The wider kitchens-as-a-service market is also growing because of companies such as Mission Kitchen, essentially shared kitchen spaces referred to as ‘kitchen incubators’. While they do cater for food delivery brands, they exist to serve food startups, from street-food traders and caterers to bakers and packaged consumer goods. The industry is further ahead in the US, where Uber co-founder Travis Kalanick leads the way with CloudKitchens, focusing on the US, China, South Korea and India. Among his rivals are Google-backed Kitchen United, which recently closed a $40m funding round; New York-based operator Zuul Kitchens; and REEF Technology.

Demand for kitchen space is abnormally high and not all restaurants can afford to set up their own. Running these shared kitchens requires a limited staff to manage logistics, which is the major hurdle, meaning that overheads are manageable, even accounting for intensive power, gas and water usage. 

Still, a large outlay is required to install kitchen infrastructure, which can be ‘prohibitively expensive’, says Charlie Gent, co-founder of Mission Kitchen. ‘There are very few spaces where this level of equipment and infrastructure is already in place; and the cost of installing from scratch is super high.’ Other companies are converting individual kitchens. Jacuna, for example, repurposes single commercial units for food delivery and rents them out through classifieds site Gumtree.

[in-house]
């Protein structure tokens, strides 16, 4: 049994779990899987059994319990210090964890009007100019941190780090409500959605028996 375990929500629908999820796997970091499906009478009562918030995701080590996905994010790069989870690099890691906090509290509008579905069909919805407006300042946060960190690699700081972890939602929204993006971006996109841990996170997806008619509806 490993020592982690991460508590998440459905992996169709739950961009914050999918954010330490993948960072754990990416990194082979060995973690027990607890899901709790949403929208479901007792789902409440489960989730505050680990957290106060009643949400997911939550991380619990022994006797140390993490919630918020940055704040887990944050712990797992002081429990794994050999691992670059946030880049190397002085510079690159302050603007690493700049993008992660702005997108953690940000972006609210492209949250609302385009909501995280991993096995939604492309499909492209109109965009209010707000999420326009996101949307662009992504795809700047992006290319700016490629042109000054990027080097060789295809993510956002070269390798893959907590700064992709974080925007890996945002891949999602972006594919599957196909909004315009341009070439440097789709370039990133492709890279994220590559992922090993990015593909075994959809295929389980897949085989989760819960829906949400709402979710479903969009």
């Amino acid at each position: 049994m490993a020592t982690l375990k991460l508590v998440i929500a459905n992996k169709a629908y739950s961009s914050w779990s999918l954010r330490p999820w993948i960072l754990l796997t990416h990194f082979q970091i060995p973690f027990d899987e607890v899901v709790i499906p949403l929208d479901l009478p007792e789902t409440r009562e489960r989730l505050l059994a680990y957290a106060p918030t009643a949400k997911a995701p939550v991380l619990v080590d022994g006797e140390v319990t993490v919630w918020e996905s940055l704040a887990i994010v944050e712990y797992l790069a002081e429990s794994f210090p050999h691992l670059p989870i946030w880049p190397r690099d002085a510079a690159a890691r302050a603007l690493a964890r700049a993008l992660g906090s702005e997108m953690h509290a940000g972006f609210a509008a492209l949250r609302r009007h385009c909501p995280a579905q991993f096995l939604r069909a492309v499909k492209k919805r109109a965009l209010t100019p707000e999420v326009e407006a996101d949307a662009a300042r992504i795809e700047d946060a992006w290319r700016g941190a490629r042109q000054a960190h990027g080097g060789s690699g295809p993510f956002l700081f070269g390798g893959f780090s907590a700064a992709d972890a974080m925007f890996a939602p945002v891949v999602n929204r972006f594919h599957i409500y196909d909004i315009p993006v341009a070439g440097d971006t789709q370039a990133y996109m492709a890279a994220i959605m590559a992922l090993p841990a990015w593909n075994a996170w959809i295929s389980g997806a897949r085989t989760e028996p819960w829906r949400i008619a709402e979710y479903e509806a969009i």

Before the pandemic came along, revenue for online food delivery in Europe was experiencing double-digit growth and is expected to exceed £19bn by 2023.

The market is becoming more competitive. When seeking to raise a funding round of £350,000 to cover Karma Kitchen’s first space in 2018, Gini says, ‘We faced challenges with raising money from traditional venture capitalists because we are a capex-heavy business. Although the model is highly profitable and scalable, the capex [capital expenditure] proved to be a hurdle with traditional venture capitalists who focused on fast returns from tech businesses. Although technology is a vital part of our business, helping us build the full ecosystem our tenants and team need, we can’t ignore the fact we are a property business as well.’

Food industry ‘stepping stones’

When Deliveroo launched its first UK kitchens in 2017, councils accused the company of bypassing planning rules and residents became frustrated at the traffic and noise stemming from the delivery vans and mopeds. Competitors such as Just Eat faced problems, too, with food-safety standards and working conditions called out; some restaurants on the platform received hygiene ratings of zero. Windowless and prefabricated, they became known as ‘dark’ kitchens.